Booster is classic-looking fuzz pedal. It has two controls - tone and volume. Tone works only in two positions - it should be switch in fact, but it wouldn't look so cool;)
Volume output is rather low. Sound is real nice, my friend called it "organic", I would describe it as "rooty" - nice, old fashioned fuzz a'la Velvet Underground. When I bought Booster, it was not working. My friend, £ukasz, who is expert and magican of music gear, fixed it for me. It turned out, that effect has two "build in" errors. First was low volume output - maby it was designed for use rather with radio than guitar amp? Who knows. Second was not-very- professional bypas, which results in high noise level, when effect was switch off. Booster is build on Ge(germanium) transistors and built like a tank - about 1,5 mm steel sheet! Works on 9V battery only. Switch is non-profesional too - it's just an ordinary switch, like you can find in lamp."

Piotr Salewski

what first drew me to this circuit was the odd diode configuration after the gain pot. i'll get to breadboarding this thing some time soon and do some more research. also, i have a vero layout in the works. here is the original schematic and parts list from the owner's manual.


i've thought about the volume drop that he speaks of and how it could be remedied. my best guess would be to delete the 150K resistor before the output pot which is probably cutting a lot of the signal. R17 seems a biy strange to me as well- a 300 ohm resistor to ground right before the output pot. this seems to me like it would be shunting a ton of signal to ground uneccesarily. the output pot itself is a 2K2 pot set up in a normal volume configuration. this seems like a quite low value, and also probably contributes to the volume drop, shunting signal to ground. R8 is missing a value on the parts list, so i'll probably have to adjust it to taste when i get it on the breadboard.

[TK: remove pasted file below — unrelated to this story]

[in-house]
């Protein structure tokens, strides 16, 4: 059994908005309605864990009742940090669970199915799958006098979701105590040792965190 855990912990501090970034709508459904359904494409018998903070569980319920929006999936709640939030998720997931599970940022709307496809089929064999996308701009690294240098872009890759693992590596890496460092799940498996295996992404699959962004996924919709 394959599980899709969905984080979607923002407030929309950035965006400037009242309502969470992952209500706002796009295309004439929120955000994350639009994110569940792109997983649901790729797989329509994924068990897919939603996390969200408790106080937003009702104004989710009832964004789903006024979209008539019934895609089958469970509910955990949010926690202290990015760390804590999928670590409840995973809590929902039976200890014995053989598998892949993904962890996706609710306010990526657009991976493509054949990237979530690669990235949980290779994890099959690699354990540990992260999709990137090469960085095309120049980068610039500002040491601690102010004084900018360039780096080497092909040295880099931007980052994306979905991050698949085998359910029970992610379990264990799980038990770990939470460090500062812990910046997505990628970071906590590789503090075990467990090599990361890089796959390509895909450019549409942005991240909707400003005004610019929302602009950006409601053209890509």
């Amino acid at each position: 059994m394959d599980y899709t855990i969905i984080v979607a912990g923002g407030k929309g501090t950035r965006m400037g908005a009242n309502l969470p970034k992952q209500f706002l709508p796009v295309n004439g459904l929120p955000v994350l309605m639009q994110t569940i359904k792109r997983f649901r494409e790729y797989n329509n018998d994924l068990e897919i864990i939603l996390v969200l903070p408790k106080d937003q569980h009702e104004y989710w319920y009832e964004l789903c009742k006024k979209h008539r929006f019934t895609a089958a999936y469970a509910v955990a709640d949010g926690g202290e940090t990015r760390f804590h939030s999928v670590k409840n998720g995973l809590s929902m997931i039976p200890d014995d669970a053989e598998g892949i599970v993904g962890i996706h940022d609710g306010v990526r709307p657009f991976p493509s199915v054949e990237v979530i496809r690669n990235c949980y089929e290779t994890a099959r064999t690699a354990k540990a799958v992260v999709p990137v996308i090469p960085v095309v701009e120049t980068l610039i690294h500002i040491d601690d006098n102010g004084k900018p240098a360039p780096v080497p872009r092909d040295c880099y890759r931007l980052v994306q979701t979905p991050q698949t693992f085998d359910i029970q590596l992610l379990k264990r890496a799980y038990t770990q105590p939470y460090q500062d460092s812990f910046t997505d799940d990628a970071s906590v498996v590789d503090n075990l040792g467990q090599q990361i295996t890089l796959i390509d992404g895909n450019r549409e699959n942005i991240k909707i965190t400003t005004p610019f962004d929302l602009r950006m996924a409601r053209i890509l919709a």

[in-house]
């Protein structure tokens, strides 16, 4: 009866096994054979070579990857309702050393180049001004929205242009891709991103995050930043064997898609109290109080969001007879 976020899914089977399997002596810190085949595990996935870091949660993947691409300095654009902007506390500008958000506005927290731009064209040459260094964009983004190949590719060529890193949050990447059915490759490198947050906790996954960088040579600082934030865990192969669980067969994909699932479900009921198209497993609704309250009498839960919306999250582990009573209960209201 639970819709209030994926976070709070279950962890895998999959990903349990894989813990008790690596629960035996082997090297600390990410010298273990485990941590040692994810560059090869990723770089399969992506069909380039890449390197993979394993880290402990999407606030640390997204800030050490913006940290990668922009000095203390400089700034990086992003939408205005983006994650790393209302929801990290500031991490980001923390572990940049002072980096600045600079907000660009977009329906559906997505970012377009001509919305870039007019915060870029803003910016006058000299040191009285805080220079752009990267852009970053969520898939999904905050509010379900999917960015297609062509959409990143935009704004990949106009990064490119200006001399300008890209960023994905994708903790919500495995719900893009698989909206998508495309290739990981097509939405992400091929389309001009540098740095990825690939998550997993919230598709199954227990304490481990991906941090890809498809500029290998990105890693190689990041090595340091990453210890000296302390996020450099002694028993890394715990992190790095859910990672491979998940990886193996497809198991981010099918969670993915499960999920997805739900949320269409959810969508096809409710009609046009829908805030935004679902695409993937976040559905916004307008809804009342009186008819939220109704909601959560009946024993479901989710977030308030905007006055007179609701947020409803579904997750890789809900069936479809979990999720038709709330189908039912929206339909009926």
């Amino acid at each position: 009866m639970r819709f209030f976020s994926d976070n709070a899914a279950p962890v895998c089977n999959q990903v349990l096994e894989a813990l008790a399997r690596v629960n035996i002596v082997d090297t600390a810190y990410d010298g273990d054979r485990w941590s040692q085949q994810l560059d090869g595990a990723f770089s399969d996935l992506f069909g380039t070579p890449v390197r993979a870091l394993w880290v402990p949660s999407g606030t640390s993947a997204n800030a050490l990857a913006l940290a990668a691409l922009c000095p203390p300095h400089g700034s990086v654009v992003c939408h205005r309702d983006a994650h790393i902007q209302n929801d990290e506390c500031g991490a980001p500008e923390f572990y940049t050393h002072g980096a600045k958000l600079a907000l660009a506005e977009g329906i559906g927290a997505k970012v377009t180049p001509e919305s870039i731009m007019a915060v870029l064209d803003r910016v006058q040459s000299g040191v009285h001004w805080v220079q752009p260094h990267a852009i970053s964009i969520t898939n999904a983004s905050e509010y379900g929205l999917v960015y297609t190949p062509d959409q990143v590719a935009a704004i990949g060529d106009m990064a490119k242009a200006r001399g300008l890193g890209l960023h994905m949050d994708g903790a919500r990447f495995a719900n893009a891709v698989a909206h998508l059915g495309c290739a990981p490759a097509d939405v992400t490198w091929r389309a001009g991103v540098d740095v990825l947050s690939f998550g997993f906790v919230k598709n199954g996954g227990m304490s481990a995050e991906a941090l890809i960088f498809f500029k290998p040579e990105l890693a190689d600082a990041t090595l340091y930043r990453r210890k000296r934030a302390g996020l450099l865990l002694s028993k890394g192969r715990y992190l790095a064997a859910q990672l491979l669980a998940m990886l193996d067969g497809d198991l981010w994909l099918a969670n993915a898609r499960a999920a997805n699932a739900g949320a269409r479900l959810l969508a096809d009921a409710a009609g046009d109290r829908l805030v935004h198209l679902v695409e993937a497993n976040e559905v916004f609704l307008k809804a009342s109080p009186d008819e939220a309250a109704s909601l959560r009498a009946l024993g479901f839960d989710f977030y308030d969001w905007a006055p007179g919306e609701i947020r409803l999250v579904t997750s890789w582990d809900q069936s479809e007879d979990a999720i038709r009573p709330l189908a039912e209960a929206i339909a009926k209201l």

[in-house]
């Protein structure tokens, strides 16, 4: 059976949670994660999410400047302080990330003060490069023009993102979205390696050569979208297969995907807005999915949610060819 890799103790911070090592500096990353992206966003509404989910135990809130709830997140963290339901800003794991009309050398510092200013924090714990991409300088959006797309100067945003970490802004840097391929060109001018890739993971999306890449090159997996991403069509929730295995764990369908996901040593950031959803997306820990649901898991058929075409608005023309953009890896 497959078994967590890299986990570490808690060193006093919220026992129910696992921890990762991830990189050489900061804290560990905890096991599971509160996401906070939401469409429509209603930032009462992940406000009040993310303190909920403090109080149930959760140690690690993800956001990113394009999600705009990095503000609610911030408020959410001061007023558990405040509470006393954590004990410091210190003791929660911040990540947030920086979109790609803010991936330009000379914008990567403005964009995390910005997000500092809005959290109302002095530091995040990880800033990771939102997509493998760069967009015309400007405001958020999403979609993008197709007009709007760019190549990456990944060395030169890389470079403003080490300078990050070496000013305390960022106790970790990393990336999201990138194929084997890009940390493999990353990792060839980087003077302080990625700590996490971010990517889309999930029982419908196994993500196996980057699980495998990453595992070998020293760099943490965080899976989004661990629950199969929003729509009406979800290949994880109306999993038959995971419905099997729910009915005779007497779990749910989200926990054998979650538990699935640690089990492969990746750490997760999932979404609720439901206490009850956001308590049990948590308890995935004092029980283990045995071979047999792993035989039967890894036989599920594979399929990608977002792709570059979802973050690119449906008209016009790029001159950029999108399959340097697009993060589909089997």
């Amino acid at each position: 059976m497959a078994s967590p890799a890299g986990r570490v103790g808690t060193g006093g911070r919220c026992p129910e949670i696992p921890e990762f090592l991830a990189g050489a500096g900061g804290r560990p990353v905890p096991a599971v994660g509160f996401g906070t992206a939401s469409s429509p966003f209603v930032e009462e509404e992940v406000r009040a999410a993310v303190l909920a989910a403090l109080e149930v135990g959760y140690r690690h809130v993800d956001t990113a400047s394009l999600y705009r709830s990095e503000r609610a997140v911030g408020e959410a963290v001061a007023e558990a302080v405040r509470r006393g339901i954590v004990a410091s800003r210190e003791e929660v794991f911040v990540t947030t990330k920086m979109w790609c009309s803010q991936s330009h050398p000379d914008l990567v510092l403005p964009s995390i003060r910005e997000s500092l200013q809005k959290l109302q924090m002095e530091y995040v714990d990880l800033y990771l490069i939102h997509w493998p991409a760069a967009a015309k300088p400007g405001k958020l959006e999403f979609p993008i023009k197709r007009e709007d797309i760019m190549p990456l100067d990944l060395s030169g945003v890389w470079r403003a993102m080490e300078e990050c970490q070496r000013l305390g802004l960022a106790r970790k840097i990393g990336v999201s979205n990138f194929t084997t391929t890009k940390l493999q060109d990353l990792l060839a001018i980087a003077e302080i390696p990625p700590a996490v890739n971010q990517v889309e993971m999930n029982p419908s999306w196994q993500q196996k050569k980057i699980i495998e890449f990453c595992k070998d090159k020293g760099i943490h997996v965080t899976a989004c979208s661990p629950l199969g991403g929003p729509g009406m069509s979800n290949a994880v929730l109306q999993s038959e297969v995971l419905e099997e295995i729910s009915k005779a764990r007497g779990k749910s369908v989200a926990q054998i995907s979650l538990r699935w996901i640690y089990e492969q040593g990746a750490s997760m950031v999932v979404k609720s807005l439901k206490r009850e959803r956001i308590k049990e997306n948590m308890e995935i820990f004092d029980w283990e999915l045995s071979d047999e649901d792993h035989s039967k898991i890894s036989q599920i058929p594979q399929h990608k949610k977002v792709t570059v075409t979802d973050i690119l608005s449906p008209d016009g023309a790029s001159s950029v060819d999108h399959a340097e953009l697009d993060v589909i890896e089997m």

the transistors in this pedal are russian germaniums part no.s mp42b, and mp39b.
here are the stats for the mp42b transistor that i found someone selling on ebay.

i have also found on the net that the mp39b has a gain of 20-60, and saw some possible equivalents- MP39A-> 2N273; 2N405/406; 2SB173/170/32.

i've been picking up russian ge transistors on ebay every once in a while, so maybe i'll pick some of these up and try this out with the real transistors. i'll post the vero layout when i'm satisfied it's correct.




a while back the stompbox god RG Keen posted a schematic of the Roland AD50. but alas, it looks as if even the gods have their weaknesses, because i noticed that the schematic was missing a master volume pot for the fuzz. then Analog Guru over freestompboxes.org enlightened me to a few missing parts and pot values.

so now, i present to you, finally unchained, the correct Roland AD50 Double Beat schematic.


DIYS Gallery

here is a link that has been the depository for most of my DIY ventures up until now.

it's the in the gallery over at the DIYStompboxes forum- an overwhelming cavalcade of DIY delights. you'll see a couple designs that i did as well as some articles, schematics, and layouts.

new vero layout- Roland Double-Beat Fuzz

i was workin on this thing the other day, finally got it finished. as of yet, unverified. hell, i haven't even put it on the breadboard yet. but the clips i've heard are pretty sick, and i have yet to see someone else do a layout for it so that makes me feel special. HERE is a link to the thread over at freestompboxes.org- my favorite haunting ground.


this pedal originally had a wah after it, but this is just the fuzz section of course.

schemo can be found here.

and here is a clip. watch out for that fuckers toes though. they'll gitcha.

first post

well, this looks like it's going to be my new DIY stompbox site, and whatever else i feel like throwing on the heap. hopefully i'll have something worthwhile to check out every now and then, so yeah, cool. later.